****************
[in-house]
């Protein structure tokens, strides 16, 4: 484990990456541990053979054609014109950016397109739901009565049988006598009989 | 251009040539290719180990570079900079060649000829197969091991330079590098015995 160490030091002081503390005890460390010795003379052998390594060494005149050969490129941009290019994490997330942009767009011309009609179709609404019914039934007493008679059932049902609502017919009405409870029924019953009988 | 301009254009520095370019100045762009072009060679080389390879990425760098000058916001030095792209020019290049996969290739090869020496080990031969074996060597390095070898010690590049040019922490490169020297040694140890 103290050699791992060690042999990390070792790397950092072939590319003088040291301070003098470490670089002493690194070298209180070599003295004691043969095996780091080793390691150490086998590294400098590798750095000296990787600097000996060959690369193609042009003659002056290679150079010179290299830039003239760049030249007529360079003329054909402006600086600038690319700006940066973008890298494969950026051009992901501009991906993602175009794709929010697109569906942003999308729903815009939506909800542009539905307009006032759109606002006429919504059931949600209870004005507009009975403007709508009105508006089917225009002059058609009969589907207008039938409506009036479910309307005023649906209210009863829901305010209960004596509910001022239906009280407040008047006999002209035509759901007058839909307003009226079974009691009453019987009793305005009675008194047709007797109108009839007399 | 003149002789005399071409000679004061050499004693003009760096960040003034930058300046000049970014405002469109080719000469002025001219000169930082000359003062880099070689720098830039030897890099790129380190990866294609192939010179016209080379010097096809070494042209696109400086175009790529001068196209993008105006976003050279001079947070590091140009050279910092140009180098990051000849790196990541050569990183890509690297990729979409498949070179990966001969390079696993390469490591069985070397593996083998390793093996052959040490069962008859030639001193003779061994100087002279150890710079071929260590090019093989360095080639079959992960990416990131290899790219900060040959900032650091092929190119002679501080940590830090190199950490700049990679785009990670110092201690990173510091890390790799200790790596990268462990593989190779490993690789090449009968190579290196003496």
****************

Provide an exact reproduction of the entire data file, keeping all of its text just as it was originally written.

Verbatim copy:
[in-house]
């Protein structure tokens, strides 16, 4: 484990990456541990053979054609014109950016397109739901009565049988006598009989 | 251009040539290719180990570079900079060649000829197969091991330079590098015995 160490030091002081503390005890460390010795003379052998390594060494005149050969490129941009290019994490997330942009767009011309009609179709609404019914039934007493008679059932049902609502017919009405409870029924019953009988 | 301009254009520095370019100045762009072009060679080389390879990425760098000058916001030095792209020019290049996969290739090869020496080990031969074996060597390095070898010690590049040019922490490169020297040694140890 103290050699791992060690042999990390070792790397950092072939590319003088040291301070003098470490670089002493690194070298209180070599003295004691043969095996780091080793390691150490086998590294400098590798750095000296990787600097000996060959690369193609042009003659002056290679150079010179290299830039003239760049030249007529360079003329054909402006600086600038690319700006940066973008890298494969950026051009992901501009991906993602175009794709929010697109569906942003999308729903815009939506909800542009539905307009006032759109606002006429919504059931949600209870004005507009009975403007709508009105508006089917225009002059058609009969589907207008039938409506009036479910309307005023649906209210009863829901305010209960004596509910001022239906009280407040008047006999002209035509759901007058839909307003009226079974009691009453019987009793305005009675008194047709007797109108009839007399 | 003149002789005399071409000679004061050499004693003009760096960040003034930058300046000049970014405002469109080719000469002025001219000169930082000359003062880099070689720098830039030897890099790129380190990866294609192939010179016209080379010097096809070494042209696109400086175009790529001068196209993008105006976003050279001079947070590091140009050279910092140009180098990051000849790196990541050569990183890509690297990729979409498949070179990966001969390079696993390469490591069985070397593996083998390793093996052959040490069962008859030639001193003779061994100087002279150890710079071929260590090019093989360095080639079959992960990416990131290899790219900060040959900032650091092929190119002679501080940590830090190199950490700049990679785009990670110092201690990173510091890390790799200790790596990268462990593989190779490993690789090449009968190579290196003496």